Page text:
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Jack Chick, a controversial California-based evangelist who used comic books to spread the gospel, died Sunday at the age of 92, according to a note on his Facebook page.

“Brothers and Sisters in Christ: Brother Jack Chick passed away Sunday evening, October 23, peacefully in his sleep. He was 92,” the note said.

“He will be interred in a small private ceremony. Condolences can be sent to Chick Publications, and they will be taken to his widow. God bless you all.”

Chick is best known for his empire of comic-book-style Christian tracts, which often featured in-your-face confrontations against beliefs and philosophies that did not agree with evangelical Protestantism, especially Catholicism and Judaism, leading some to consider him a religious bigot.

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Websites such as boingboing.net called Chick the “father of the Satanic Panic” as well as “the paranoid, hateful minicomics pioneer.”

His company says it has sold more than 750 million tracts, with the content translated into more than 100 languages.

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Chick’s material has covered a wide variety of subjects, strongly attacking abortion, homosexuality, the occult, rock music, left-wing politics, J.K. Rowling’s “Harry Potter” series, and the theory of evolution.

Chick often blamed the Roman Catholic Church for many of the world’s problems, prompting him to be labeled “savagely anti-Catholic” by Catholic Answers.

On one of his Catholic information pages, the question was posed: “Does Jack Chick hate Catholics?” with the response being:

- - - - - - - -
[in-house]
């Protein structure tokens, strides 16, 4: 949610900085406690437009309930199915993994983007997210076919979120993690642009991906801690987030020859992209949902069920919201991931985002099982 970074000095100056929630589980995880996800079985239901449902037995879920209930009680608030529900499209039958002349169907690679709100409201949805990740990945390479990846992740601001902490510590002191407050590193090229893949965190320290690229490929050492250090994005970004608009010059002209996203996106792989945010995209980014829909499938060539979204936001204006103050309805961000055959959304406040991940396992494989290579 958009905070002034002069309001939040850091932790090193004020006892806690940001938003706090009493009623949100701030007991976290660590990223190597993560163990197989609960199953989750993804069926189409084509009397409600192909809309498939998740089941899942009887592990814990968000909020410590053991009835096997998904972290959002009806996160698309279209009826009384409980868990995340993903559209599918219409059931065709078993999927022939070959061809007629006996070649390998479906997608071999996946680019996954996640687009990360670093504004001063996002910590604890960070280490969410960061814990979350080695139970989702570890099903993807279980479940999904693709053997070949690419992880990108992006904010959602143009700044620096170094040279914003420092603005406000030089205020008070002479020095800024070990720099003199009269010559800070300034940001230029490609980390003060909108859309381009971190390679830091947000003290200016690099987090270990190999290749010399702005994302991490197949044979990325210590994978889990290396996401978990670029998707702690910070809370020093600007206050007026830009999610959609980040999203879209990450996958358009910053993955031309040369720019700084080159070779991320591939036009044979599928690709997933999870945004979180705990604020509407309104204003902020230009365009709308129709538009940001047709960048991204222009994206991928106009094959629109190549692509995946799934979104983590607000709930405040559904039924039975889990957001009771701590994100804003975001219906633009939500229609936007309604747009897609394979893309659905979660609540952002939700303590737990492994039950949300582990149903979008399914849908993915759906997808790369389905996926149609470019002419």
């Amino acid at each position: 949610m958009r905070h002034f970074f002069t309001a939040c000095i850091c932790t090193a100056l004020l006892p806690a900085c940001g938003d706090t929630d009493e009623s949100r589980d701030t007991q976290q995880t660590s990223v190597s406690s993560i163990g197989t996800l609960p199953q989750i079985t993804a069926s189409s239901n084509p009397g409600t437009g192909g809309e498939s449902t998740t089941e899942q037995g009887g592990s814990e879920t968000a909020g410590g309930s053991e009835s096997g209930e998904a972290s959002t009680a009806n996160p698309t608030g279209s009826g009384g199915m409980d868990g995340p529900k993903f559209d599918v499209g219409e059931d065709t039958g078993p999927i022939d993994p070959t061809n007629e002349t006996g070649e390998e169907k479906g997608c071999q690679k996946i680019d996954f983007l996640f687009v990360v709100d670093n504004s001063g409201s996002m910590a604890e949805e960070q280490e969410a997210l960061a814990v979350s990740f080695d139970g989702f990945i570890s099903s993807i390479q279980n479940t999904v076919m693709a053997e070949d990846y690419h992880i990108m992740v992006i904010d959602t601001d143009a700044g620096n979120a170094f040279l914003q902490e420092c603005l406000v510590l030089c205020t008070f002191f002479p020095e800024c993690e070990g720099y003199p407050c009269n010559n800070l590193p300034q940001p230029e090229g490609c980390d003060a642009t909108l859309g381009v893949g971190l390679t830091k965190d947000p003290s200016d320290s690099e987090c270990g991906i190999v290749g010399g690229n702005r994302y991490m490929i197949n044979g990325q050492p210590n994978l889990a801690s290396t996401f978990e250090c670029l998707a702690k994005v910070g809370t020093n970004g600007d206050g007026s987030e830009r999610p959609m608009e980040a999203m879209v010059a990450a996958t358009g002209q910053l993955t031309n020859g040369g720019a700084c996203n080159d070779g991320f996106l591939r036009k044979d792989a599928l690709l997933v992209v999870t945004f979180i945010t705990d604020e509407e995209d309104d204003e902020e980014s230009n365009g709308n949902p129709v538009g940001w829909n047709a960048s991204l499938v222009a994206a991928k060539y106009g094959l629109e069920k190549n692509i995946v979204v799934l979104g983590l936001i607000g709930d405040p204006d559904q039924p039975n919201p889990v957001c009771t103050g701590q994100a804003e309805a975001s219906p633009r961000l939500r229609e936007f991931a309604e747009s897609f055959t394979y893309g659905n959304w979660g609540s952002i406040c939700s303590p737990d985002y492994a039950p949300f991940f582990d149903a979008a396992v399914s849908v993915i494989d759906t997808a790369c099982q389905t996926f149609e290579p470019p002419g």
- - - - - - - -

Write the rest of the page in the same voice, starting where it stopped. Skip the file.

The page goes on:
“Quite the opposite. In the mid-1970s, when he first began to understand what Roman Catholicism really teaches, he knew it was unscriptural. He also knew that to speak out against it would be unpopular and hurt his publishing company.

“After much prayer, he made the decision that, no matter what it cost him personally, he would publish the truth that Roman Catholicism is not Christian. He did it because he loves Catholics and wants them to be saved through faith in Jesus, not trusting in religious liturgy and sacraments. He paid a price for that decision in many ways, as priests and nuns entered Christian bookstores screaming and making a scene, demanding that the store owner not stock Chick tracts. Some ‘Christian’ media have even refused to accept advertising from Chick Publications, fearing any ‘controversy’ that might hurt their cash flow.”

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Born in Boyle Heights, California, in 1924, Chick’s online biography says of him: “From early childhood, it was obvious that Jack Chick had an ability to draw. He even failed the first grade because he was so busy drawing airplanes in battle. As he grew, Jack was constantly drawing, and honing skills that God would later use in a great way.

“While in high school, none of the Christians would have anything to do with him because of his bad language. They all agreed not to witness to him, convinced that he was the last guy on Earth who would ever accept Jesus Christ.”

Chick reportedly spent three years in the U.S. Army, and upon his discharge, he met and married his wife, Lynn, who was instrumental in his conversion to Christianity.

His bio states: “Once married, Jack used his artistic talents to earn a living. He had always longed to be a professional cartoonist, but now as a Christian, he desired to use his artistic talents for the Lord.

“While working at AstroScience Corporation in El Monte, California, Jack was sitting in his car reading a copy of ‘Power From On High’ by Charles Finney, which an old welder had given him. He remembers, ‘That book pushed my button. I went to church and saw all the deadness and hypocrisy, and I thought, that’s why there’s no revival. So I started making these little sketches. My burden was so heavy to wake Christians up to pray for revival.'”

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